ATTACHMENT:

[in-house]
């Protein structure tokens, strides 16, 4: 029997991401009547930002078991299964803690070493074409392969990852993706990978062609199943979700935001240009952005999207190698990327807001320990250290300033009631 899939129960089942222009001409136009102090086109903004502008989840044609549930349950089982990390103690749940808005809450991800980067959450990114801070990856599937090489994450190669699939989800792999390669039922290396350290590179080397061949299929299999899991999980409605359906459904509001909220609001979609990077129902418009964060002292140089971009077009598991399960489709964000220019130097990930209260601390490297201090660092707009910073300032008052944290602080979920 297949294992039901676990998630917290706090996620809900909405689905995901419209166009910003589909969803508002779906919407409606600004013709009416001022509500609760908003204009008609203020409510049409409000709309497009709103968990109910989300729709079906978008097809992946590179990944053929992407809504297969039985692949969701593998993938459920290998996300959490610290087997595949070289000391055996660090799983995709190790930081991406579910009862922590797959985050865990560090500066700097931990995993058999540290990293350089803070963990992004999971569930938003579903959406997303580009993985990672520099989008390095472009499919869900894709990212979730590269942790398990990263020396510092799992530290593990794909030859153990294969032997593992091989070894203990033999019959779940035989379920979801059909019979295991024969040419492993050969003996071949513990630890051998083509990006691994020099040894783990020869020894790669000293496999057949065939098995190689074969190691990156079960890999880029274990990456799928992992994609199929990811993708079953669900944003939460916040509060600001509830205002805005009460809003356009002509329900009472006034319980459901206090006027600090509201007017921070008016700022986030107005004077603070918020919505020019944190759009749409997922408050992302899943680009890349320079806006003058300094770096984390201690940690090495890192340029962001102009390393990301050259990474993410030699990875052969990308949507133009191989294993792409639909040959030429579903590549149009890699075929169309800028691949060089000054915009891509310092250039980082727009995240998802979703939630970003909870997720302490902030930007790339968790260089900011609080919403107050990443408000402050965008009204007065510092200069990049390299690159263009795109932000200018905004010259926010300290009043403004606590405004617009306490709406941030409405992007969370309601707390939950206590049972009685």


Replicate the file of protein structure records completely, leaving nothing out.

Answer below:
[in-house]
């Protein structure tokens, strides 16, 4: 029997991401009547930002078991299964803690070493074409392969990852993706990978062609199943979700935001240009952005999207190698990327807001320990250290300033009631 899939129960089942222009001409136009102090086109903004502008989840044609549930349950089982990390103690749940808005809450991800980067959450990114801070990856599937090489994450190669699939989800792999390669039922290396350290590179080397061949299929299999899991999980409605359906459904509001909220609001979609990077129902418009964060002292140089971009077009598991399960489709964000220019130097990930209260601390490297201090660092707009910073300032008052944290602080979920 297949294992039901676990998630917290706090996620809900909405689905995901419209166009910003589909969803508002779906919407409606600004013709009416001022509500609760908003204009008609203020409510049409409000709309497009709103968990109910989300729709079906978008097809992946590179990944053929992407809504297969039985692949969701593998993938459920290998996300959490610290087997595949070289000391055996660090799983995709190790930081991406579910009862922590797959985050865990560090500066700097931990995993058999540290990293350089803070963990992004999971569930938003579903959406997303580009993985990672520099989008390095472009499919869900894709990212979730590269942790398990990263020396510092799992530290593990794909030859153990294969032997593992091989070894203990033999019959779940035989379920979801059909019979295991024969040419492993050969003996071949513990630890051998083509990006691994020099040894783990020869020894790669000293496999057949065939098995190689074969190691990156079960890999880029274990990456799928992992994609199929990811993708079953669900944003939460916040509060600001509830205002805005009460809003356009002509329900009472006034319980459901206090006027600090509201007017921070008016700022986030107005004077603070918020919505020019944190759009749409997922408050992302899943680009890349320079806006003058300094770096984390201690940690090495890192340029962001102009390393990301050259990474993410030699990875052969990308949507133009191989294993792409639909040959030429579903590549149009890699075929169309800028691949060089000054915009891509310092250039980082727009995240998802979703939630970003909870997720302490902030930007790339968790260089900011609080919403107050990443408000402050965008009204007065510092200069990049390299690159263009795109932000200018905004010259926010300290009043403004606590405004617009306490709406941030409405992007969370309601707390939950206590049972009685």